Here we are at the start of 2014. So much has happened, and yet so little.
I have just had a wonderful Christmas with family. Workmates began my 50th birthday celebrations three days early (a Friday, the birthday being the Monday and I had booked that day off work). I went to my home town on the Saturday and danced into the next day with friends from school. On the Sunday I came home, arriving just as my parents and uncle turned up, and my sister joined us a day or so later. I spent most of the mornings of the Christmas holiday at work where we fed, clothed and showered the homeless and vulnerable of the town in which I live – with abundant mince pies, cake, crackers and party hats not to mention meals of turkey with all the trimmings it was a great party atmosphere. Then I would go home to where my lovely family had created similarly festive meals for us all. My wood fire was ablaze, ably maintained by my dad. Then on the Saturday after Christmas the family departed, followed shortly afterwards by me as I wended my way to London Heathrow and a plane to my brother’s place in Washington DC where it all happened all over again – great food, great company, holiday atmosphere and we saw the New Year in style.
It was everything I could have wished for, this year or any year. And yet, throughout there was a person missing, although I was aware of his presence.
This is now how I seem to live my life – contributing to society, holding a responsible and challenging job, not doing it too badly; enjoying the fruits of life, going out, to the theatre, the cinema, the opera, good restaurants, a walk in the woods, on my own or with friends and/or family; enjoying myself, laughing, marvelling at the beauty of nature or the achievement of humankind. And yet.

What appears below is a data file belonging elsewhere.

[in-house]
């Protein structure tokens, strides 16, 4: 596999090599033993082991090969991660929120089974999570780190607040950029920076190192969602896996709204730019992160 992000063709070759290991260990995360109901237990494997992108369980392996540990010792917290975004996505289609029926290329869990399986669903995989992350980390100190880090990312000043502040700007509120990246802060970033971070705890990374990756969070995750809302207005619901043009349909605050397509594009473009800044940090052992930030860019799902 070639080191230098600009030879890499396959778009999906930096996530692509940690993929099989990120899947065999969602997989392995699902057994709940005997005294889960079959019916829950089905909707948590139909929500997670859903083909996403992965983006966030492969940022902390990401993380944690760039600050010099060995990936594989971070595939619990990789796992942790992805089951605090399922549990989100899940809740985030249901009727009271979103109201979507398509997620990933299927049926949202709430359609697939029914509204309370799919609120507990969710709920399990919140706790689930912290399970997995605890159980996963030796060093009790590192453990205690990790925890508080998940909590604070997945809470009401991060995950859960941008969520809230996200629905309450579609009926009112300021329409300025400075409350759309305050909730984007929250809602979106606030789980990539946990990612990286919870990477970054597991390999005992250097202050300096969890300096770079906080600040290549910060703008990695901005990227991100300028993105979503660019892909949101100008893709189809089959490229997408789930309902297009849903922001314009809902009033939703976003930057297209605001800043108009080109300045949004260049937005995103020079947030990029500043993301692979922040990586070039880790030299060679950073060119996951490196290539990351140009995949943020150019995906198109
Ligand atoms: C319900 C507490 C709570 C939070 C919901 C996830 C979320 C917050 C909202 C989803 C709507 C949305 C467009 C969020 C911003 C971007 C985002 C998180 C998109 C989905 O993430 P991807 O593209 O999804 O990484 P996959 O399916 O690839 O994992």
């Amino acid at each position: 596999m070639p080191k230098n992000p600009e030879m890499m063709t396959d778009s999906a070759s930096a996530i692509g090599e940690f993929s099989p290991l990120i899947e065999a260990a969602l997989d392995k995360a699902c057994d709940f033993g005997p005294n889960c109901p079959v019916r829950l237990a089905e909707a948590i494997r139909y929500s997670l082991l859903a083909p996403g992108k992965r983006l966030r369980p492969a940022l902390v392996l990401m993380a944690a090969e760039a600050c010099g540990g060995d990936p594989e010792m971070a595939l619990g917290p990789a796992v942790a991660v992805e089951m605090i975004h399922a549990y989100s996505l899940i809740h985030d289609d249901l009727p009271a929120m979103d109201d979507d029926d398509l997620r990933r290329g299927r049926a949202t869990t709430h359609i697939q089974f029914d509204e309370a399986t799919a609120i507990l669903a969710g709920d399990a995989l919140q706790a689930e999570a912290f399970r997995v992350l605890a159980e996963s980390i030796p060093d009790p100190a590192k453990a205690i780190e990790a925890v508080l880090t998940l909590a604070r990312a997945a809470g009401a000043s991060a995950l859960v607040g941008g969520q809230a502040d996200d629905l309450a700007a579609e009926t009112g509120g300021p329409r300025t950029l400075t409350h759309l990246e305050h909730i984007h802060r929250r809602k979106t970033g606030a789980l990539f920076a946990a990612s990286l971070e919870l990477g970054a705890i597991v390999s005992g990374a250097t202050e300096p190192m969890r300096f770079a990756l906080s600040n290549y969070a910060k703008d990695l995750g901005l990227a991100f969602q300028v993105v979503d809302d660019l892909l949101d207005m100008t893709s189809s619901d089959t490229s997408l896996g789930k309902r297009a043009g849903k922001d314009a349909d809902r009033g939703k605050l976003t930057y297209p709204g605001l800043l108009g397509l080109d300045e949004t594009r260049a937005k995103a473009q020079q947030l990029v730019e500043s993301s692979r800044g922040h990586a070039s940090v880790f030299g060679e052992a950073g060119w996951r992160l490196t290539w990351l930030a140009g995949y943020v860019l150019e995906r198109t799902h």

It’s as though there is a small black cloud with me all the time. I can enjoy myself but I am not happy, and cannot picture being happy again.
And I can’t help remembering that back in 2007 I felt the same, for different reasons – I couldn’t avoid facing the breakdown of my relationship, I would never, ever have children, I could not see how my existence would ever make a difference to the world. I was floundering, unhappy, unfulfilled, unable to love, couldn’t have children, couldn’t give up on having them, couldn’t see any value in my future. And then something happened. I met The Professor, a man I had known twenty years before but who had not made me come alive like he did this time. I was swept up in the giddy, dancing dizziness, lost in his ferocious intellect and vigorous zest for life, and I let him convince me we could have a child together (only to be the one who refused, in the end, to let it happen) and my life took a completely different course.
The lesson is, things can happen if you let them, and just because I can’t see the way forward doesn’t mean there isn’t one. However there is a complication.
People who work on rehabilitation and re-ablement of people with mental health and other issues have a technical term for my situation. Stuck. I am stuck. I do not want to change or adapt my outlook. The way I see it, I am not happy (the feeling isn’t active enough to be labelled “unhappy”, it is more an absence of happiness than the presence of sadness) because I am in love with a man who has died. I miss him with every fibre of my being, every second of every minute of every hour of every day, my life is centred around him, and in the physical sense he is not here. I will never see his face or stroke his skin ever again, we burned his body and put the ashes in the ground. For me to be happy again would require, I believe, that I not love him so much, not miss him so much, not orient my life around him any more. And I will not countenance any of these changes. To others I may be stuck, for me I have arrived at wherever it is I am.
There is a strange comfort in the finality of this. I don’t mind being stuck, if that’s what it is. I would rather carry on like this, enjoying life without being happy, than stop loving him with every ounce of my energy. Everything would be better if he were here, that’s a given, meanwhile I am out in the world, participating in it, reaping its pleasures.